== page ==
At roughly the midpoint between Antarctica and the island of Tasmania lies a small spit of land of understated significance. Though never permanently settled by humans, Macquarie Island has long served as an outpost for researchers and before that, sealers, seeking some of the island’s bountiful blubbery crop. Animal life aside, the island holds a more unique title in the annals of geology; it is the only place on earth where rocks from Earth’s mantle are exposed above sea level.
Macquarie Island is the result of the same geologic processes as the Himalaya mountain range. When the Indian Plate (the tectonic plate on which the Indian subcontinent lies) smashed into the Asian supercontinent 50 million years ago, the immense resulting force created the Himalayas. By the same principle, Macquarie Island arose from an impact between the Indo-Australian and Pacific Plates. Though the result of their collision is on a smaller scale—Macquarie is only 1,345 feet at its highest point—the island is unique for exposing segments of oceanic crust and parts of the Earth’s mantle above water, giving researchers the means the study the stuff of the seafloor on dry land. Rock from more than three miles below the seafloor has been detected on the island, and provides information about the ocean crust in its natural environment.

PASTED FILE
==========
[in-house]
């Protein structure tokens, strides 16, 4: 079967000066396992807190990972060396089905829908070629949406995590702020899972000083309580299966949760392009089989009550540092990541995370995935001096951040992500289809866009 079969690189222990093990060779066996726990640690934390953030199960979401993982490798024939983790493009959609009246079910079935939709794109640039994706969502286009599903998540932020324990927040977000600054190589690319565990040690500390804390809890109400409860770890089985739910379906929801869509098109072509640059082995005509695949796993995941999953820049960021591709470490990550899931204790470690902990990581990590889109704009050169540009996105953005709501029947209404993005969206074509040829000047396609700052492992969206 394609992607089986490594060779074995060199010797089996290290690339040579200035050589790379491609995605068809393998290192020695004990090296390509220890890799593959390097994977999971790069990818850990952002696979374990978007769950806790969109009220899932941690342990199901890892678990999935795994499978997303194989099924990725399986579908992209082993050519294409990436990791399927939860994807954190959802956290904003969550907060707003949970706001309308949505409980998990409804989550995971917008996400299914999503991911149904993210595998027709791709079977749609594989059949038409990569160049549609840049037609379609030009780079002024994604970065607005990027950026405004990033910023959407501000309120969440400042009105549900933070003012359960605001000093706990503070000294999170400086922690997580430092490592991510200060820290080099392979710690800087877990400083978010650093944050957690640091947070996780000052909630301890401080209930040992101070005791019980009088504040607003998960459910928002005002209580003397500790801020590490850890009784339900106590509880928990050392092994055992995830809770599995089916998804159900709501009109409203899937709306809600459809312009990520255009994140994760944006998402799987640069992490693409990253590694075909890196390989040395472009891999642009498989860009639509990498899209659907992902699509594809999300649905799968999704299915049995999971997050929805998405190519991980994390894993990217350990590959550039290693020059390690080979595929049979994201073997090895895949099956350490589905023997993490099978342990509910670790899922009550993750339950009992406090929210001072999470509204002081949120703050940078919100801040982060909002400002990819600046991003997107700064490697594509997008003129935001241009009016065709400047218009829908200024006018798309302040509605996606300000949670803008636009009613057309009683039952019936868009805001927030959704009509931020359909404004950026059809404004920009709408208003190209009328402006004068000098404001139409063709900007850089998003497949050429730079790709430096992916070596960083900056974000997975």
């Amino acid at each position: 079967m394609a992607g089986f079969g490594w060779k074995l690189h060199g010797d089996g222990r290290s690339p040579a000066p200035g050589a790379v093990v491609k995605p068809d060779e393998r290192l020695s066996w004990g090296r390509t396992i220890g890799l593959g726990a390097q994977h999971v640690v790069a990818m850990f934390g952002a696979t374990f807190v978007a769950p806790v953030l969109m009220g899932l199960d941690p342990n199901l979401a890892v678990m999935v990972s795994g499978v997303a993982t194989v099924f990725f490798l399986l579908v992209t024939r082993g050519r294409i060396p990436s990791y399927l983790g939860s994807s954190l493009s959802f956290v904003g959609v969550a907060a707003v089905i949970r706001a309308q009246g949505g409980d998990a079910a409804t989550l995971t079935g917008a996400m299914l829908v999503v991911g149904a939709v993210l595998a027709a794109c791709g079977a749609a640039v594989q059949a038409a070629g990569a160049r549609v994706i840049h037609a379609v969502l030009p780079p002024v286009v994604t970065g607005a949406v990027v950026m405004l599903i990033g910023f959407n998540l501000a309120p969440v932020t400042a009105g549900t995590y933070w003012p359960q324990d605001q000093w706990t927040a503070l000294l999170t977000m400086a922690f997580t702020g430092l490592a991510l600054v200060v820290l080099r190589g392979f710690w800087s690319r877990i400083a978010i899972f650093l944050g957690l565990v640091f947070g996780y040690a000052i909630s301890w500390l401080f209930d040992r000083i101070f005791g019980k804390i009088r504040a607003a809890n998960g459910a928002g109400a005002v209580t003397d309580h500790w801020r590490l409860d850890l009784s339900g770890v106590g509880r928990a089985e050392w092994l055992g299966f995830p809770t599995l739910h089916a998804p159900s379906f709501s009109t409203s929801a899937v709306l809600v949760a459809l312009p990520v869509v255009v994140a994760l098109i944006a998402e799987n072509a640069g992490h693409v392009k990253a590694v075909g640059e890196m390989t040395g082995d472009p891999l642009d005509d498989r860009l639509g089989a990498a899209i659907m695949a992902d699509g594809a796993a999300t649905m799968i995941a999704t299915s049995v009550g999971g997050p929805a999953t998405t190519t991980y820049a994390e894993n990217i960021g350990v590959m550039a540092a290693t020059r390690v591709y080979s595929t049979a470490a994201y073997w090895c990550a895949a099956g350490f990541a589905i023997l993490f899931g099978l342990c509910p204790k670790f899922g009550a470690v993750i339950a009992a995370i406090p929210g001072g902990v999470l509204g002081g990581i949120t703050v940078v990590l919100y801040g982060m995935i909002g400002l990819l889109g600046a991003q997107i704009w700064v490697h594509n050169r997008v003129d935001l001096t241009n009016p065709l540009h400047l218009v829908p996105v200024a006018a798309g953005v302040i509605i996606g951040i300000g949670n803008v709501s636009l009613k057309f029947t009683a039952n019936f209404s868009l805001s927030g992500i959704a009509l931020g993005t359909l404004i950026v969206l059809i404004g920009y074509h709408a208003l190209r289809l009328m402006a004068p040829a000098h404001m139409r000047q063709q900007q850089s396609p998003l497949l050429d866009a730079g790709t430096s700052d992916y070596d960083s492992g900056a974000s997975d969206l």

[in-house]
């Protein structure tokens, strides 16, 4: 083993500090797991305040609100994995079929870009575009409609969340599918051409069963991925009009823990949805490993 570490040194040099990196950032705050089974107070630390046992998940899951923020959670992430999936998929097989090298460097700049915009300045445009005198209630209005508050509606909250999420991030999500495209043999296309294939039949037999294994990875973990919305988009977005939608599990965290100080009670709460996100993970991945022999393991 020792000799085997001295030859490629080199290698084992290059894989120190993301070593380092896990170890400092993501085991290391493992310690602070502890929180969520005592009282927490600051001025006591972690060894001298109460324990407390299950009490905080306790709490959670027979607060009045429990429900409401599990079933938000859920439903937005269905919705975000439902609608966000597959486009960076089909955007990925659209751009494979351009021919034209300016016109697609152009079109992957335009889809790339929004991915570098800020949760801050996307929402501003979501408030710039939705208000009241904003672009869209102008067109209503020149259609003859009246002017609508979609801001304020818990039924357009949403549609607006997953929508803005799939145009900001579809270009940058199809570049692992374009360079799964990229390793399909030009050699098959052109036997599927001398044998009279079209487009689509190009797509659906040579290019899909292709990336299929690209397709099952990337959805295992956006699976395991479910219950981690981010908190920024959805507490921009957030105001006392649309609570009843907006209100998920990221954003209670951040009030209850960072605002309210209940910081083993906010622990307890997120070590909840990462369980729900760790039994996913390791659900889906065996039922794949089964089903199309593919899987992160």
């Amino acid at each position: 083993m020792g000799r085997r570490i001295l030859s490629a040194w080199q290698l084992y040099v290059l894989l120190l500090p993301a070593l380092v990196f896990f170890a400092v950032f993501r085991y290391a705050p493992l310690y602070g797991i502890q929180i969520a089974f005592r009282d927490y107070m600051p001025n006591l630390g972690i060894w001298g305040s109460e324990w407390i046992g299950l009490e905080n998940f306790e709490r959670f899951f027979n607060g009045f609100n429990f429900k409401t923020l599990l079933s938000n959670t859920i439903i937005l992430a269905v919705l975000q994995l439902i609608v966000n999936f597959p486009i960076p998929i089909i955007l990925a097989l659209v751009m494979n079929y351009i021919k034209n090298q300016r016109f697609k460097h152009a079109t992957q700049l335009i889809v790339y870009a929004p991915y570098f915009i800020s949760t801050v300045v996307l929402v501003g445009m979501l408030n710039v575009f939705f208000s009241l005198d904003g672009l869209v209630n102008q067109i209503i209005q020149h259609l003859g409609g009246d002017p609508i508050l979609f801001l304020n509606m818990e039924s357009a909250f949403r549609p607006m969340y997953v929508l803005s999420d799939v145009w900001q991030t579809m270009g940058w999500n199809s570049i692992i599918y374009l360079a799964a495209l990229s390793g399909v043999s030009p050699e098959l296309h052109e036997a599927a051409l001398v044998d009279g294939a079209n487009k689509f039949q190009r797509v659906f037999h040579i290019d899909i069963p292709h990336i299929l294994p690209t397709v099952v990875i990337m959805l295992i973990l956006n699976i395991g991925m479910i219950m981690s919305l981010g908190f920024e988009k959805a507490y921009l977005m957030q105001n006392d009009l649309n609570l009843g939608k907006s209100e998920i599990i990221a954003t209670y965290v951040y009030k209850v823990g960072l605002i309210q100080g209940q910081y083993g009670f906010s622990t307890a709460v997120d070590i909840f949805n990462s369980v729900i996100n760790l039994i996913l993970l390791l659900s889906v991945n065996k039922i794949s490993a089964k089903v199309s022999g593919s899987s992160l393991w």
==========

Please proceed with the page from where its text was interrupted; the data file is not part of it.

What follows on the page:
Macquarie Island was first discovered in modern times by Frederick Hasselborough, a sealer who promptly did his colonial duty by claiming the land for Britain, annexing it to New South Wales, and naming it for the colony’s governor. Upon arrival, Hasselborough found an ancient wreck, giving rise to speculation that Polynesian explorers had made the first landfall. The only living beings Hasselborough found were a massive colony of Royal penguins, albatross, and—to his sealing heart’s delight—hundreds of thousands of seals.
The island’s biodiversity changed rapidly over the following decades, as classically human exploitation of wild fauna nearly eliminated native species. Meanwhile, introduced species both intentional (rabbits to feed the sealers) and unintentional (rats) ravaged the land and proliferated.
In recent years, the Australian government has successfully led campaigns to reduce the number of invasive species, and to help restore the habitat and population of native ones. Despite the ebbs and swells of a variety of populations. On the northernmost tip of the island lies a small encampment with a couple dozen structures, accessible only by sea.
The Macquarie Island’s unique geology—its ground truth—however remains virtually unchanged, resolute and isolated in the waters of the Pacific.